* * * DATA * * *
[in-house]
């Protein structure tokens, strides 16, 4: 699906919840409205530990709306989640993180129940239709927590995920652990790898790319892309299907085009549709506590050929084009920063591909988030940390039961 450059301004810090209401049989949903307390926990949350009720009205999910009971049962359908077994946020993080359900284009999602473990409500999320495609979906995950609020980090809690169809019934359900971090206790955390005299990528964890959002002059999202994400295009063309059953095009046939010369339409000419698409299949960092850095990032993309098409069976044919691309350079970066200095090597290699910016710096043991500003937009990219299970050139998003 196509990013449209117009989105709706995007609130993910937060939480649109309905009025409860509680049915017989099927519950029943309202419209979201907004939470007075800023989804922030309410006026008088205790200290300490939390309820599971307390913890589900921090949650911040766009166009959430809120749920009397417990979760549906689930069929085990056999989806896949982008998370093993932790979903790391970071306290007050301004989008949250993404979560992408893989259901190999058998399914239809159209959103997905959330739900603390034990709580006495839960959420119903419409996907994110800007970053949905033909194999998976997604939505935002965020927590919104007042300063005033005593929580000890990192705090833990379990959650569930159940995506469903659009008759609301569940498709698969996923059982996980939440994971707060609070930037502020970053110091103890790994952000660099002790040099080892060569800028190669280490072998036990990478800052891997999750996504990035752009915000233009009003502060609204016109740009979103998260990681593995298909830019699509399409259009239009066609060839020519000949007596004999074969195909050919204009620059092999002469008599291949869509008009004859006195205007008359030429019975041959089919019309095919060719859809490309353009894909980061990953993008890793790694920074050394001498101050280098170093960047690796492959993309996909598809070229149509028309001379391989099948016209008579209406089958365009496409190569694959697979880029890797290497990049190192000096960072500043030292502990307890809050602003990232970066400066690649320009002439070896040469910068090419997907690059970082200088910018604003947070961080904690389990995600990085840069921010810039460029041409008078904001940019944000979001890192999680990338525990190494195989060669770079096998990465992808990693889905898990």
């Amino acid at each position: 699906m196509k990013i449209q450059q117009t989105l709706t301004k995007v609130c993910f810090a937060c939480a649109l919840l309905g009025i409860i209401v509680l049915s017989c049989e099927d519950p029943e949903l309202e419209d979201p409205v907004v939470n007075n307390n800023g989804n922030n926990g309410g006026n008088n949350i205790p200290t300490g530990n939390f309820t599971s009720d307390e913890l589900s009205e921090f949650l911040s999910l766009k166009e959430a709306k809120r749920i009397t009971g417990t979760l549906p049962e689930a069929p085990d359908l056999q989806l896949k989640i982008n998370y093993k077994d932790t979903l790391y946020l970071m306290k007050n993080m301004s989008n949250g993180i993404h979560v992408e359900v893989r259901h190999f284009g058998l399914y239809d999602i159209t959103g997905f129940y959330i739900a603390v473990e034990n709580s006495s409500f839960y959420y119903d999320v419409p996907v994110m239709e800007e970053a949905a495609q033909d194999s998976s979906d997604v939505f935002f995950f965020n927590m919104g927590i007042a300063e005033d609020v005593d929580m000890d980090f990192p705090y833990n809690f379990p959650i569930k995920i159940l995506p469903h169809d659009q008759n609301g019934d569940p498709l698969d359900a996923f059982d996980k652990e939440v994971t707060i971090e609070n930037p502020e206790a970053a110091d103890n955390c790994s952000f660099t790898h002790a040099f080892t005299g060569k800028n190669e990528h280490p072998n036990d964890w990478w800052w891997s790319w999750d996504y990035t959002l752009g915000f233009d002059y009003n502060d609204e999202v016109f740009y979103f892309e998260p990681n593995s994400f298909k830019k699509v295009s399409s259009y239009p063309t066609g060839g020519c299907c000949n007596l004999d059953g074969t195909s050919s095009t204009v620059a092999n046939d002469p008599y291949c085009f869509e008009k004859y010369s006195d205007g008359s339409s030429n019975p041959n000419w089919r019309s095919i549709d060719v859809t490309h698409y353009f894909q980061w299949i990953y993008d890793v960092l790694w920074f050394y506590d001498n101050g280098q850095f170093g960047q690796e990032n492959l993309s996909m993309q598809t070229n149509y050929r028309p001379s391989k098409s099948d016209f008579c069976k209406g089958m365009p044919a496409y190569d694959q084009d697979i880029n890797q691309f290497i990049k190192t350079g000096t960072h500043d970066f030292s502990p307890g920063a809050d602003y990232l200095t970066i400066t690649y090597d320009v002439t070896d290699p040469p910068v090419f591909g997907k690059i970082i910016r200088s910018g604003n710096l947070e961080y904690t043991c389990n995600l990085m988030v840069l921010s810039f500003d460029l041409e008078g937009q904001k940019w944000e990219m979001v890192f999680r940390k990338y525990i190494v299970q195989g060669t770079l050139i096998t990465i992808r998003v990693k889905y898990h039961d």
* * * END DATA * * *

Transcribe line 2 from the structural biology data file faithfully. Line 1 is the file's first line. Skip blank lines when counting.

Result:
């Protein structure tokens, strides 16, 4: 699906919840409205530990709306989640993180129940239709927590995920652990790898790319892309299907085009549709506590050929084009920063591909988030940390039961 450059301004810090209401049989949903307390926990949350009720009205999910009971049962359908077994946020993080359900284009999602473990409500999320495609979906995950609020980090809690169809019934359900971090206790955390005299990528964890959002002059999202994400295009063309059953095009046939010369339409000419698409299949960092850095990032993309098409069976044919691309350079970066200095090597290699910016710096043991500003937009990219299970050139998003 196509990013449209117009989105709706995007609130993910937060939480649109309905009025409860509680049915017989099927519950029943309202419209979201907004939470007075800023989804922030309410006026008088205790200290300490939390309820599971307390913890589900921090949650911040766009166009959430809120749920009397417990979760549906689930069929085990056999989806896949982008998370093993932790979903790391970071306290007050301004989008949250993404979560992408893989259901190999058998399914239809159209959103997905959330739900603390034990709580006495839960959420119903419409996907994110800007970053949905033909194999998976997604939505935002965020927590919104007042300063005033005593929580000890990192705090833990379990959650569930159940995506469903659009008759609301569940498709698969996923059982996980939440994971707060609070930037502020970053110091103890790994952000660099002790040099080892060569800028190669280490072998036990990478800052891997999750996504990035752009915000233009009003502060609204016109740009979103998260990681593995298909830019699509399409259009239009066609060839020519000949007596004999074969195909050919204009620059092999002469008599291949869509008009004859006195205007008359030429019975041959089919019309095919060719859809490309353009894909980061990953993008890793790694920074050394001498101050280098170093960047690796492959993309996909598809070229149509028309001379391989099948016209008579209406089958365009496409190569694959697979880029890797290497990049190192000096960072500043030292502990307890809050602003990232970066400066690649320009002439070896040469910068090419997907690059970082200088910018604003947070961080904690389990995600990085840069921010810039460029041409008078904001940019944000979001890192999680990338525990190494195989060669770079096998990465992808990693889905898990």